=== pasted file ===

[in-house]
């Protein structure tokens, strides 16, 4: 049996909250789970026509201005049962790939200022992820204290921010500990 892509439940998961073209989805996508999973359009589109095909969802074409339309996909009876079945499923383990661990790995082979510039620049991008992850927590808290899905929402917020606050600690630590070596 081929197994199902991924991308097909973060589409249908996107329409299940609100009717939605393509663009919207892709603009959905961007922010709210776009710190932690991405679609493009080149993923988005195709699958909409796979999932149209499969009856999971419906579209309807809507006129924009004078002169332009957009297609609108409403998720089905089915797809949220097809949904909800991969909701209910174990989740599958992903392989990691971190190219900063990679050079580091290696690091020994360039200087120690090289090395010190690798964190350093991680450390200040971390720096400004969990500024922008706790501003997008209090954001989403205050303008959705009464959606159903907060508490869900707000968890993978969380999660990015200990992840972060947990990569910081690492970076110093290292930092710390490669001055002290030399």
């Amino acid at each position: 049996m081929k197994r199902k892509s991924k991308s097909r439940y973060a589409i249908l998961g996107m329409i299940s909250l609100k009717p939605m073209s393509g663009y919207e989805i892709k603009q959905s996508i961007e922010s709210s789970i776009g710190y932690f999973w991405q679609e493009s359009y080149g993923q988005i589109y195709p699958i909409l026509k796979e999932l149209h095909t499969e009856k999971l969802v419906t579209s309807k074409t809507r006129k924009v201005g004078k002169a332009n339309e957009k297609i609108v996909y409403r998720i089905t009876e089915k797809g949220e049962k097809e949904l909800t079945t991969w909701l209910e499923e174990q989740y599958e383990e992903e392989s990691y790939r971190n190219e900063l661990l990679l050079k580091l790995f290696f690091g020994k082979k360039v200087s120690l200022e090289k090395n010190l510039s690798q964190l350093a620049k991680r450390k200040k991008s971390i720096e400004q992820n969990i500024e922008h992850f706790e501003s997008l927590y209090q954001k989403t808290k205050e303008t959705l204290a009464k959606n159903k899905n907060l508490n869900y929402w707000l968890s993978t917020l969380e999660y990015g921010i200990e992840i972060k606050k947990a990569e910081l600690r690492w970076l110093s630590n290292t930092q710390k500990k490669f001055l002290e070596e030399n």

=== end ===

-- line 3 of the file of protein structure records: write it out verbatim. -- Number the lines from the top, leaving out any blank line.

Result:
């Amino acid at each position: 049996m081929k197994r199902k892509s991924k991308s097909r439940y973060a589409i249908l998961g996107m329409i299940s909250l609100k009717p939605m073209s393509g663009y919207e989805i892709k603009q959905s996508i961007e922010s709210s789970i776009g710190y932690f999973w991405q679609e493009s359009y080149g993923q988005i589109y195709p699958i909409l026509k796979e999932l149209h095909t499969e009856k999971l969802v419906t579209s309807k074409t809507r006129k924009v201005g004078k002169a332009n339309e957009k297609i609108v996909y409403r998720i089905t009876e089915k797809g949220e049962k097809e949904l909800t079945t991969w909701l209910e499923e174990q989740y599958e383990e992903e392989s990691y790939r971190n190219e900063l661990l990679l050079k580091l790995f290696f690091g020994k082979k360039v200087s120690l200022e090289k090395n010190l510039s690798q964190l350093a620049k991680r450390k200040k991008s971390i720096e400004q992820n969990i500024e922008h992850f706790e501003s997008l927590y209090q954001k989403t808290k205050e303008t959705l204290a009464k959606n159903k899905n907060l508490n869900y929402w707000l968890s993978t917020l969380e999660y990015g921010i200990e992840i972060k606050k947990a990569e910081l600690r690492w970076l110093s630590n290292t930092q710390k500990k490669f001055l002290e070596e030399n």